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Byers Eye Institute Climbs in the Rankings

Jan 4 2021

Posted In:

20/20 Blog

Palo Alto, CA —Ophthalmology Times recently ranked Stanford’s Byers Eye Institute #12 for Best Overall Program and #9 for Best Research Program.

Vinit Mahajan M.D., Ph.D., associate professor and vice chair of ophthalmology research, was excited to help lead the impressive group of physicians and scientists whose groundbreaking research draws on collaborations across disciplines and universities and whose innovations are spurred by relationships with Silicon Valley industry.

Mahajan said, “Our department culture and energy is like a Silicon Valley startup. We continue to build on the strengths of Stanford while recruiting some of the most exciting researchers in the world. There is a genuine spirit of cooperation and mission on curing blindness.”

With over sixty research staff and dozens of postdoctoral researchers, in 2018 the department rose to 7th in NIH ranking with 9.9 million in NIH funding and to 6th in 2020. This growth has accelerated basic science and translational eye research aimed at meeting the needs of an increasing number of patients with complex eye disease. The funding and department size continues to grow dramatically.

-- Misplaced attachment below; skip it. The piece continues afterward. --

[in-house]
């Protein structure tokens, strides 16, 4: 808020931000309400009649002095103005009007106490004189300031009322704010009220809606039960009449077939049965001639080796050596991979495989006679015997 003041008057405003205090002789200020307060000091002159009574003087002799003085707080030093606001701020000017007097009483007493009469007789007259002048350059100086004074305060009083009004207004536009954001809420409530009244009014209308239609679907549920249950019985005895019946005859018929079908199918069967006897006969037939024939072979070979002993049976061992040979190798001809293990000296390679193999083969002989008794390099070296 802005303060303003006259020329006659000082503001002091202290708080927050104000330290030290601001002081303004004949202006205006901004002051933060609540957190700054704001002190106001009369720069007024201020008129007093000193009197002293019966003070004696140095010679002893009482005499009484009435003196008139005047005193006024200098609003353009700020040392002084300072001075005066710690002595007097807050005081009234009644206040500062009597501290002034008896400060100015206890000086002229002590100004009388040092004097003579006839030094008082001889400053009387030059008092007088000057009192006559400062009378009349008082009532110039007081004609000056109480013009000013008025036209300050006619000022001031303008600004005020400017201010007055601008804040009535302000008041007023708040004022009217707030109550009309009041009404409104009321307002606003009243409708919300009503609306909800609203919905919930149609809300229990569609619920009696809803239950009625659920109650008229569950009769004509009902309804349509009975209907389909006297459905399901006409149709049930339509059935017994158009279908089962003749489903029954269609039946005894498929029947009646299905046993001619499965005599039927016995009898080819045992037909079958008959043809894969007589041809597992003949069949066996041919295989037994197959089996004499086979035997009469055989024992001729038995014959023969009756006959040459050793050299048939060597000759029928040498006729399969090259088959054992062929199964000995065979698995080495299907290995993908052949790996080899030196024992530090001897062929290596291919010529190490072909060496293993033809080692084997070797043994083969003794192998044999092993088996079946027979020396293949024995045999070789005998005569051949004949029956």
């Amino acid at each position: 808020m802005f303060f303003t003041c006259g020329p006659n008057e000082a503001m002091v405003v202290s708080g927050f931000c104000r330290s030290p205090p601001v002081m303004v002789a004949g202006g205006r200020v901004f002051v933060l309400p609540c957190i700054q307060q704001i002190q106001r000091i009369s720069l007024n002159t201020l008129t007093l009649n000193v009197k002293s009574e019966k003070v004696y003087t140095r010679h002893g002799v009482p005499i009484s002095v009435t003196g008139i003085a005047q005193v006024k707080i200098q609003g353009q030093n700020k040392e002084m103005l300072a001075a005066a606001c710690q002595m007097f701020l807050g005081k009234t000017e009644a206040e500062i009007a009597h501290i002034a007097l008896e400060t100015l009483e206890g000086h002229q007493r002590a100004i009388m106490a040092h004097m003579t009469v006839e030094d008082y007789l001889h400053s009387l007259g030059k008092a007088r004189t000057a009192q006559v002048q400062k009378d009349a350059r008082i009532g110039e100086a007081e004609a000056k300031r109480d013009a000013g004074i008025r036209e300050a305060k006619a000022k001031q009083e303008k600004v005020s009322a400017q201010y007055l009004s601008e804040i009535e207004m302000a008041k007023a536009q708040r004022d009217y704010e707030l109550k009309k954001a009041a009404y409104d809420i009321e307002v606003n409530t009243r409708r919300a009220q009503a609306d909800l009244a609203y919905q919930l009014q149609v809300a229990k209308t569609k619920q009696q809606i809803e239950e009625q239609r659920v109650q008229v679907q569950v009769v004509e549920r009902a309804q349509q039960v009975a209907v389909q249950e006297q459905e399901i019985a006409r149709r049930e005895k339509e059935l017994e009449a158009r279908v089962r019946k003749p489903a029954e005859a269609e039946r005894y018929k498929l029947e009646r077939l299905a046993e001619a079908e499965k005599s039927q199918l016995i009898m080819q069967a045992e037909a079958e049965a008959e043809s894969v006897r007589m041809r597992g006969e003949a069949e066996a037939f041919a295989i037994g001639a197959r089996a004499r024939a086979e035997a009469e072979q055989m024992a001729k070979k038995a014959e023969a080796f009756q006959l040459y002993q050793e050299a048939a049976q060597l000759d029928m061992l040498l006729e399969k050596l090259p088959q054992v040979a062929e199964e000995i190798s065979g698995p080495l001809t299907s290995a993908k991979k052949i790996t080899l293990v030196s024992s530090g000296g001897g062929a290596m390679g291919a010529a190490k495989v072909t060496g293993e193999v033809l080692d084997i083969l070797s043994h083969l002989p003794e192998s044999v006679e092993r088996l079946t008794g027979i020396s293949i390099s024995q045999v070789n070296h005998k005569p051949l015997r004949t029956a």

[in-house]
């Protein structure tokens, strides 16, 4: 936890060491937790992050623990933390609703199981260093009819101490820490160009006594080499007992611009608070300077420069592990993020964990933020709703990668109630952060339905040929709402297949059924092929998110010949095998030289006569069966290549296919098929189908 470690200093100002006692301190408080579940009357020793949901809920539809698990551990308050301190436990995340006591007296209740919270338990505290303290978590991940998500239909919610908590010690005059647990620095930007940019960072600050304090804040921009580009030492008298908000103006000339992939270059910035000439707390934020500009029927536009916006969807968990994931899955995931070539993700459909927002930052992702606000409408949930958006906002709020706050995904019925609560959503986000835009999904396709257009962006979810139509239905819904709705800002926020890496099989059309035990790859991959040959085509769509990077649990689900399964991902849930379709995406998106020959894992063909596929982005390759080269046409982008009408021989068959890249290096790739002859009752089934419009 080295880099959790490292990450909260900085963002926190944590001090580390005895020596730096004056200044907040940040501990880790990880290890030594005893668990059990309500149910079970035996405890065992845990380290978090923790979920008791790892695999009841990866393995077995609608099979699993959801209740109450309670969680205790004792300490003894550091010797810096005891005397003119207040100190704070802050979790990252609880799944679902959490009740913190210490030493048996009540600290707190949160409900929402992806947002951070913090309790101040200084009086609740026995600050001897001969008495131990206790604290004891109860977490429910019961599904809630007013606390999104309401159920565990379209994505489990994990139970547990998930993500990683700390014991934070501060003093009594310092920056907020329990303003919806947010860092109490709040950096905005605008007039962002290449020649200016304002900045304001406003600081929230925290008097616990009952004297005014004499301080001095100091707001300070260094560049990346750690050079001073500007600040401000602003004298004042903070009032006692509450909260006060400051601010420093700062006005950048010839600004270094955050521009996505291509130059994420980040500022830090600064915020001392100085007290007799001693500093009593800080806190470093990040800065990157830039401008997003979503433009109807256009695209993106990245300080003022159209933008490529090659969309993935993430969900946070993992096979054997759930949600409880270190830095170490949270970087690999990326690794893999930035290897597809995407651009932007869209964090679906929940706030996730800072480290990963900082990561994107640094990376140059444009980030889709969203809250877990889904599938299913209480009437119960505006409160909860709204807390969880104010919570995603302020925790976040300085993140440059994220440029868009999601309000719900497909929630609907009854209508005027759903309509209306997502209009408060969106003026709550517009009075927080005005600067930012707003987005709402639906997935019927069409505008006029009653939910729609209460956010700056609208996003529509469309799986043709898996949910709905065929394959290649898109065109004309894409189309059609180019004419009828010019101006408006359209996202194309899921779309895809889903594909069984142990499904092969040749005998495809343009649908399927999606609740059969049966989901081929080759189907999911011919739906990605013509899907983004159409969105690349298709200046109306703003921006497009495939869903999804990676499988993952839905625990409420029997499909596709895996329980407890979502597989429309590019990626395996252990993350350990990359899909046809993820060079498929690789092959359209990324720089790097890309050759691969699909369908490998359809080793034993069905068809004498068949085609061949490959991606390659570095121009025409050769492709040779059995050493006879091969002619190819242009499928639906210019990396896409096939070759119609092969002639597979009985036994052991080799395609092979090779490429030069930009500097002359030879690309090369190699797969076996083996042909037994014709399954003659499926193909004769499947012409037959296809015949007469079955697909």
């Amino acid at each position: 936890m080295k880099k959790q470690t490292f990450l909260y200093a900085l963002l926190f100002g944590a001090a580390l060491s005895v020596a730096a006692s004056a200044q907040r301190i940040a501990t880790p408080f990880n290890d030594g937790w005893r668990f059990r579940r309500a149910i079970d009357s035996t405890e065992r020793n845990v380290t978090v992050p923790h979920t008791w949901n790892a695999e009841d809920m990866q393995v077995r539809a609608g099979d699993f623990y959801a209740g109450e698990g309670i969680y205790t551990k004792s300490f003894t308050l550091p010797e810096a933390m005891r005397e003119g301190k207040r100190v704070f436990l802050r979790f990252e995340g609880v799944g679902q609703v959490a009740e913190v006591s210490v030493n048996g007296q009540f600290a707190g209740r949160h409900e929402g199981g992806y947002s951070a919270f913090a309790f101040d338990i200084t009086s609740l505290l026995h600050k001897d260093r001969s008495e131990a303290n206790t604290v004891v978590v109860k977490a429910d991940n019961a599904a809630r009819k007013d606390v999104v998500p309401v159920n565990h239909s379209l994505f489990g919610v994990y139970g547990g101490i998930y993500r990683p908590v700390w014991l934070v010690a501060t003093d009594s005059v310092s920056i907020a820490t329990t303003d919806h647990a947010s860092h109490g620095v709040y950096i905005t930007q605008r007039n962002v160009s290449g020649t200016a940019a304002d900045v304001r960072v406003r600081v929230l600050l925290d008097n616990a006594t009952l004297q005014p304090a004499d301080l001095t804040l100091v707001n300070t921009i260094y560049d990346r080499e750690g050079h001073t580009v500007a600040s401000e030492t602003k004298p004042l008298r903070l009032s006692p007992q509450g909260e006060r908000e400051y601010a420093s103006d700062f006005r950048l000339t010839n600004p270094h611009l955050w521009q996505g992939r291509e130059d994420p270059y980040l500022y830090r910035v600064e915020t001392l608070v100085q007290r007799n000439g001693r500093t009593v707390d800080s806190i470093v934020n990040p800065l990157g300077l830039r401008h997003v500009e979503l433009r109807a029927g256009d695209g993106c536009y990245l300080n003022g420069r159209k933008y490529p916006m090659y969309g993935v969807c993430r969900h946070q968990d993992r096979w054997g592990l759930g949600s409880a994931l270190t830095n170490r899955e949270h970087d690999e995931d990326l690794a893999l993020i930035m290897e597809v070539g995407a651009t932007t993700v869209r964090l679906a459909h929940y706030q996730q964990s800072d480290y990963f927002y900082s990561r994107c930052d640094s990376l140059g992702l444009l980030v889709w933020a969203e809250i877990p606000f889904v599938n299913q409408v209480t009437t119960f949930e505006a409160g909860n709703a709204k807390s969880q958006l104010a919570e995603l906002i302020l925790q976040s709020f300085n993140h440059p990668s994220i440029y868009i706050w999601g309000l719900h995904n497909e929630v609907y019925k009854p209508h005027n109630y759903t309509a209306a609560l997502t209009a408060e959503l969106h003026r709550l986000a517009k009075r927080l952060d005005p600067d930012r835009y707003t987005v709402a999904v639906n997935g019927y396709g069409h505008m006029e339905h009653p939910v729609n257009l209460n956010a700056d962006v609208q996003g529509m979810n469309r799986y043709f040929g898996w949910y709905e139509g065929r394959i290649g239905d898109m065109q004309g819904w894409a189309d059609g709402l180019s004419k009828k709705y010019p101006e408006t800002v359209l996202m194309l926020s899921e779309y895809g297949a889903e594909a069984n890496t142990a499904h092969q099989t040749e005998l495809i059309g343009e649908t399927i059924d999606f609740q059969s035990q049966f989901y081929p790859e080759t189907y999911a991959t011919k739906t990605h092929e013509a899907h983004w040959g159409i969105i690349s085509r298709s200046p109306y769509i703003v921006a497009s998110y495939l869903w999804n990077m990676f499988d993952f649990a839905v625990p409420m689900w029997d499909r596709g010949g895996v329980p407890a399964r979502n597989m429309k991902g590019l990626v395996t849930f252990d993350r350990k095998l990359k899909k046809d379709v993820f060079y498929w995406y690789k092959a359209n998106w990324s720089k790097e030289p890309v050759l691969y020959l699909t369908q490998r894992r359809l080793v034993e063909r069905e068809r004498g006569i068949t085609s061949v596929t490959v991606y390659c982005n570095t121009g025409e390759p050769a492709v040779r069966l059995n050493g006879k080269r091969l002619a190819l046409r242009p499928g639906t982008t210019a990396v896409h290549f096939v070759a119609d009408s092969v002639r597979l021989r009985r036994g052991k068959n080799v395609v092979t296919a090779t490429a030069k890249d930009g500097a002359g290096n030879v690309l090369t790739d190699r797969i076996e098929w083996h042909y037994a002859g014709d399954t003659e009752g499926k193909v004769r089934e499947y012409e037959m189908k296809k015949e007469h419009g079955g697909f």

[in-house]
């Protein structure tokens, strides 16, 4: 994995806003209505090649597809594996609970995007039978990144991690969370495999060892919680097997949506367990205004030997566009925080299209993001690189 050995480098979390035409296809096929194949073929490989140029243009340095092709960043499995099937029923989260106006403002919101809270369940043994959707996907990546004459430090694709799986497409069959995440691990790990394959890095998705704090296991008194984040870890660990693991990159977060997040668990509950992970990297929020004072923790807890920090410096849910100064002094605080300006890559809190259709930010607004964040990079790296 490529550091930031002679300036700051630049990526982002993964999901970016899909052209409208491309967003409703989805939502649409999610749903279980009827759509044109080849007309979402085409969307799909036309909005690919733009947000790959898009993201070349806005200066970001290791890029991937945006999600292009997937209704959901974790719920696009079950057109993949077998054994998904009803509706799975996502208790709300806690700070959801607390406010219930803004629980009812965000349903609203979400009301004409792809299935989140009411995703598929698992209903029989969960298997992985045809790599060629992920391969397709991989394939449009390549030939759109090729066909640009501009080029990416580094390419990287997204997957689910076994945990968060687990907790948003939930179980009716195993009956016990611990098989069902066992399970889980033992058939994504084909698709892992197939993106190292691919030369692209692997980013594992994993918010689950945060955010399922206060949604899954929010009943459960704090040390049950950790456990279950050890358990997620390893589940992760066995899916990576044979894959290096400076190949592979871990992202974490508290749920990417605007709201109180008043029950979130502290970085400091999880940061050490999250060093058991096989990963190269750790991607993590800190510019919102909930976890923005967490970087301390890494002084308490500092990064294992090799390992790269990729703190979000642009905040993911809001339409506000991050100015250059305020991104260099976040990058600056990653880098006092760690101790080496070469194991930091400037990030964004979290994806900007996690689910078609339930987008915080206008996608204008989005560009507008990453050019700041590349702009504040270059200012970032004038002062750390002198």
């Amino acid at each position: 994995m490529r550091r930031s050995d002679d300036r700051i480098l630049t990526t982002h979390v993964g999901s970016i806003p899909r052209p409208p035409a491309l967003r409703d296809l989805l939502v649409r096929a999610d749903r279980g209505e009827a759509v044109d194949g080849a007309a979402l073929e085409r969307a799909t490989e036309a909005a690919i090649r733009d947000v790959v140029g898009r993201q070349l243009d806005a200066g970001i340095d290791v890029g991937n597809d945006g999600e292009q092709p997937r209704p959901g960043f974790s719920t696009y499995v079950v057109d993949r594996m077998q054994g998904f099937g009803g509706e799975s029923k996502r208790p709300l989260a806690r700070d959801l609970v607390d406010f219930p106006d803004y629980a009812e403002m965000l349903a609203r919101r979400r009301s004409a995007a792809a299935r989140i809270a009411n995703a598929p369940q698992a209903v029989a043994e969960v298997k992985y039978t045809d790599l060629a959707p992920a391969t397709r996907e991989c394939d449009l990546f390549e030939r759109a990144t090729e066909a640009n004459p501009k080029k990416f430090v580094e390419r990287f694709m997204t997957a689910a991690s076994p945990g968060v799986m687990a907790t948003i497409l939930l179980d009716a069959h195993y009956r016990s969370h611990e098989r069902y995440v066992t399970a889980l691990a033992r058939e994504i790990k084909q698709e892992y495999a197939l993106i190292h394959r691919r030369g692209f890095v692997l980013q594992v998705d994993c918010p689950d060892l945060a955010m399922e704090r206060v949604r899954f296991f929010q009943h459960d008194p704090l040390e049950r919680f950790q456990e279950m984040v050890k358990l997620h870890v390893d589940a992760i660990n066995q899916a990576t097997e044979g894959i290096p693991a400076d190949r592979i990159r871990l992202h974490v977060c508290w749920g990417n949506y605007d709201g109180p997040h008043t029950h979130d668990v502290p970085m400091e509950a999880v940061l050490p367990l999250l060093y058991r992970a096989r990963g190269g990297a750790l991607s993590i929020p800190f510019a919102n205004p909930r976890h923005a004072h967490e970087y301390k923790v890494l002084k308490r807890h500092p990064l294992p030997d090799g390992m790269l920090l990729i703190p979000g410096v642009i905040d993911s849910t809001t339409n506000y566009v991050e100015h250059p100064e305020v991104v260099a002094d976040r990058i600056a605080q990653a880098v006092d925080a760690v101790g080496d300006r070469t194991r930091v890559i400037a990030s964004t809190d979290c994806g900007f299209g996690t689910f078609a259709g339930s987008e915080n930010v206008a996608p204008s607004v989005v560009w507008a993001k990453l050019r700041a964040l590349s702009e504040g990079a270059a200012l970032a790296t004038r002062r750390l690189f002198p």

Mahajan said, “We have had a very deliberate strategy for recruitment and mentoring, and its worked. There are very few departments that have had the rapid 'delta' we have."

Mahajan believes that innovations and collaborations are ushering in a new era of opportunities and breakthroughs in eye disease. He said, "Stanford Ophthalmology is the perfect breeding ground for new ideas." 

Stanford Ophthalmology Chairman, Jefferey Goldberg M.D., Ph.D., said, “These rankings are based on surveys sent to chairpersons and residency directors and thus reflect a measure of reputation and impact across care, research and education.”

With the support of Goldberg and collaborations with colleagues, Mahajan established the Molecular Surgery Program at Stanford’s Byers Eye Institute. A cornerstone of the program is the Stanford Ophthalmology Biorepository that collects diseased tissues to be used in research projects exploring novel therapies for hard to treat and rare eye diseases.

Mahajan concluded, “We've created a new era for ophthalmology research and innovation at Stanford. We are just beginning to see the impact of our leadership team. The culture at Stanford allows for big ideas and risk taking, the foundation of transformational research breakthroughs.”